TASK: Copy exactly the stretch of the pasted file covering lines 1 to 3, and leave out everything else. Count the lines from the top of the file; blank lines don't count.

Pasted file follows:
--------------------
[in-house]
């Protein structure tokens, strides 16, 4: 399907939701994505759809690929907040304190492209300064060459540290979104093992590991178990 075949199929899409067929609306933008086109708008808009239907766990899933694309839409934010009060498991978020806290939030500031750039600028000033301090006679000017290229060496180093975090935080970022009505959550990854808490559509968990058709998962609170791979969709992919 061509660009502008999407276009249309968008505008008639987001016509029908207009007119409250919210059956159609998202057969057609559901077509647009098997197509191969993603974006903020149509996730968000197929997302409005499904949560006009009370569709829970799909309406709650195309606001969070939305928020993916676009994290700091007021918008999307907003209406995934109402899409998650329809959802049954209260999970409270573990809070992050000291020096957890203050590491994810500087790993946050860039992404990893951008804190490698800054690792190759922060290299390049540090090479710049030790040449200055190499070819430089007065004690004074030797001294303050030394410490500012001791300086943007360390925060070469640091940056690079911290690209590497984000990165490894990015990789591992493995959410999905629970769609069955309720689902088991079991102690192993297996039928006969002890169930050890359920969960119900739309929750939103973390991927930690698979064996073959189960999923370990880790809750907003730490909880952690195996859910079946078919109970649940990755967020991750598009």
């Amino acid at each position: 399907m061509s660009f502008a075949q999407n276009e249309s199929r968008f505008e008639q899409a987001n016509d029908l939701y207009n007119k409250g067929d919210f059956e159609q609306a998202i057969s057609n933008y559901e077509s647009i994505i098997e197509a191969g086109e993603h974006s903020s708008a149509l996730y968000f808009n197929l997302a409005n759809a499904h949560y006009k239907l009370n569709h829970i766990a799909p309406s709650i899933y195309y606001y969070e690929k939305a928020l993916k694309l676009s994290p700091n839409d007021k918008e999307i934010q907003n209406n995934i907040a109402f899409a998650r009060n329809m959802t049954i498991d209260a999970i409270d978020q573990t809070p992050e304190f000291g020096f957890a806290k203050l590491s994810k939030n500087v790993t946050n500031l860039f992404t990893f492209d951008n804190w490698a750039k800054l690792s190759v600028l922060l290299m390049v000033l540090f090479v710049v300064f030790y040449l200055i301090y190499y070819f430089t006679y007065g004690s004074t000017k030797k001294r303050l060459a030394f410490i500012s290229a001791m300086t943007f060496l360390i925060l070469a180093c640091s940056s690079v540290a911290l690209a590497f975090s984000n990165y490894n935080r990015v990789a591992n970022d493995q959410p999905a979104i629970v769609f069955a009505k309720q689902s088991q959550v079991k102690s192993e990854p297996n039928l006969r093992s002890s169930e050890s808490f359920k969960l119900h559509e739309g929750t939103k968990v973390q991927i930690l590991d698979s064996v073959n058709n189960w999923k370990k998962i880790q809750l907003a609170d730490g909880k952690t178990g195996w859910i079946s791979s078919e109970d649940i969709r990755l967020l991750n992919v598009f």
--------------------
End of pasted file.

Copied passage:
[in-house]
């Protein structure tokens, strides 16, 4: 399907939701994505759809690929907040304190492209300064060459540290979104093992590991178990 075949199929899409067929609306933008086109708008808009239907766990899933694309839409934010009060498991978020806290939030500031750039600028000033301090006679000017290229060496180093975090935080970022009505959550990854808490559509968990058709998962609170791979969709992919 061509660009502008999407276009249309968008505008008639987001016509029908207009007119409250919210059956159609998202057969057609559901077509647009098997197509191969993603974006903020149509996730968000197929997302409005499904949560006009009370569709829970799909309406709650195309606001969070939305928020993916676009994290700091007021918008999307907003209406995934109402899409998650329809959802049954209260999970409270573990809070992050000291020096957890203050590491994810500087790993946050860039992404990893951008804190490698800054690792190759922060290299390049540090090479710049030790040449200055190499070819430089007065004690004074030797001294303050030394410490500012001791300086943007360390925060070469640091940056690079911290690209590497984000990165490894990015990789591992493995959410999905629970769609069955309720689902088991079991102690192993297996039928006969002890169930050890359920969960119900739309929750939103973390991927930690698979064996073959189960999923370990880790809750907003730490909880952690195996859910079946078919109970649940990755967020991750598009």
């Amino acid at each position: 399907m061509s660009f502008a075949q999407n276009e249309s199929r968008f505008e008639q899409a987001n016509d029908l939701y207009n007119k409250g067929d919210f059956e159609q609306a998202i057969s057609n933008y559901e077509s647009i994505i098997e197509a191969g086109e993603h974006s903020s708008a149509l996730y968000f808009n197929l997302a409005n759809a499904h949560y006009k239907l009370n569709h829970i766990a799909p309406s709650i899933y195309y606001y969070e690929k939305a928020l993916k694309l676009s994290p700091n839409d007021k918008e999307i934010q907003n209406n995934i907040a109402f899409a998650r009060n329809m959802t049954i498991d209260a999970i409270d978020q573990t809070p992050e304190f000291g020096f957890a806290k203050l590491s994810k939030n500087v790993t946050n500031l860039f992404t990893f492209d951008n804190w490698a750039k800054l690792s190759v600028l922060l290299m390049v000033l540090f090479v710049v300064f030790y040449l200055i301090y190499y070819f430089t006679y007065g004690s004074t000017k030797k001294r303050l060459a030394f410490i500012s290229a001791m300086t943007f060496l360390i925060l070469a180093c640091s940056s690079v540290a911290l690209a590497f975090s984000n990165y490894n935080r990015v990789a591992n970022d493995q959410p999905a979104i629970v769609f069955a009505k309720q689902s088991q959550v079991k102690s192993e990854p297996n039928l006969r093992s002890s169930e050890s808490f359920k969960l119900h559509e739309g929750t939103k968990v973390q991927i930690l590991d698979s064996v073959n058709n189960w999923k370990k998962i880790q809750l907003a609170d730490g909880k952690t178990g195996w859910i079946s791979s078919e109970d649940i969709r990755l967020l991750n992919v598009f």